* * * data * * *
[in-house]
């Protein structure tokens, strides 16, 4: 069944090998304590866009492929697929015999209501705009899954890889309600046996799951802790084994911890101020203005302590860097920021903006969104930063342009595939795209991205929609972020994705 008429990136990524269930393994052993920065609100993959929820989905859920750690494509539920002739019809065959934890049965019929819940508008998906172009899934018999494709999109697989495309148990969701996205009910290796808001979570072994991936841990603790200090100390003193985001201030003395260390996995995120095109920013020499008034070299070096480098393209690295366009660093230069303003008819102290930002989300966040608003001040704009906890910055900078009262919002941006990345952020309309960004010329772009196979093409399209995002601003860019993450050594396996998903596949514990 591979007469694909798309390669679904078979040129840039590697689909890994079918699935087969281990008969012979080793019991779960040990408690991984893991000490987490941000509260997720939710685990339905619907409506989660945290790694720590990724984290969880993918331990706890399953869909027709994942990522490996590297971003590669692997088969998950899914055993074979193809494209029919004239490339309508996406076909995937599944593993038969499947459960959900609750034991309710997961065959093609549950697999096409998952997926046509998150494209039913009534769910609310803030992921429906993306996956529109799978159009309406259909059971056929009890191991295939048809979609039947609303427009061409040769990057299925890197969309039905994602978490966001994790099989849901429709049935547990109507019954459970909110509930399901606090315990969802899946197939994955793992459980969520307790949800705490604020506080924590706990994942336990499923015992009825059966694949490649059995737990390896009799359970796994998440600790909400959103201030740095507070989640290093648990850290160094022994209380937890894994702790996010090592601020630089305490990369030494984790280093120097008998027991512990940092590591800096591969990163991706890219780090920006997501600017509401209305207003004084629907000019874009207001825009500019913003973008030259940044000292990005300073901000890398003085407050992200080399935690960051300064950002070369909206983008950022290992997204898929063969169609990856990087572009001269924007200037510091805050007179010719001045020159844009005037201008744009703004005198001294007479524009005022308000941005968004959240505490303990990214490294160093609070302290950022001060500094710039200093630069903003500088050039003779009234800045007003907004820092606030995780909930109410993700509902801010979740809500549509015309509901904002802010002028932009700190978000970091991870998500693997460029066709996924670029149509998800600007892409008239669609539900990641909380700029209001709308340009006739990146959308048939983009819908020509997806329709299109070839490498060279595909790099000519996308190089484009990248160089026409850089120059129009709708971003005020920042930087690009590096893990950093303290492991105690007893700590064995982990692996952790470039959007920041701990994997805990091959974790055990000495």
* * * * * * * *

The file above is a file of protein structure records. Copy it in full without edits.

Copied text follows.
[in-house]
């Protein structure tokens, strides 16, 4: 069944090998304590866009492929697929015999209501705009899954890889309600046996799951802790084994911890101020203005302590860097920021903006969104930063342009595939795209991205929609972020994705 008429990136990524269930393994052993920065609100993959929820989905859920750690494509539920002739019809065959934890049965019929819940508008998906172009899934018999494709999109697989495309148990969701996205009910290796808001979570072994991936841990603790200090100390003193985001201030003395260390996995995120095109920013020499008034070299070096480098393209690295366009660093230069303003008819102290930002989300966040608003001040704009906890910055900078009262919002941006990345952020309309960004010329772009196979093409399209995002601003860019993450050594396996998903596949514990 591979007469694909798309390669679904078979040129840039590697689909890994079918699935087969281990008969012979080793019991779960040990408690991984893991000490987490941000509260997720939710685990339905619907409506989660945290790694720590990724984290969880993918331990706890399953869909027709994942990522490996590297971003590669692997088969998950899914055993074979193809494209029919004239490339309508996406076909995937599944593993038969499947459960959900609750034991309710997961065959093609549950697999096409998952997926046509998150494209039913009534769910609310803030992921429906993306996956529109799978159009309406259909059971056929009890191991295939048809979609039947609303427009061409040769990057299925890197969309039905994602978490966001994790099989849901429709049935547990109507019954459970909110509930399901606090315990969802899946197939994955793992459980969520307790949800705490604020506080924590706990994942336990499923015992009825059966694949490649059995737990390896009799359970796994998440600790909400959103201030740095507070989640290093648990850290160094022994209380937890894994702790996010090592601020630089305490990369030494984790280093120097008998027991512990940092590591800096591969990163991706890219780090920006997501600017509401209305207003004084629907000019874009207001825009500019913003973008030259940044000292990005300073901000890398003085407050992200080399935690960051300064950002070369909206983008950022290992997204898929063969169609990856990087572009001269924007200037510091805050007179010719001045020159844009005037201008744009703004005198001294007479524009005022308000941005968004959240505490303990990214490294160093609070302290950022001060500094710039200093630069903003500088050039003779009234800045007003907004820092606030995780909930109410993700509902801010979740809500549509015309509901904002802010002028932009700190978000970091991870998500693997460029066709996924670029149509998800600007892409008239669609539900990641909380700029209001709308340009006739990146959308048939983009819908020509997806329709299109070839490498060279595909790099000519996308190089484009990248160089026409850089120059129009709708971003005020920042930087690009590096893990950093303290492991105690007893700590064995982990692996952790470039959007920041701990994997805990091959974790055990000495």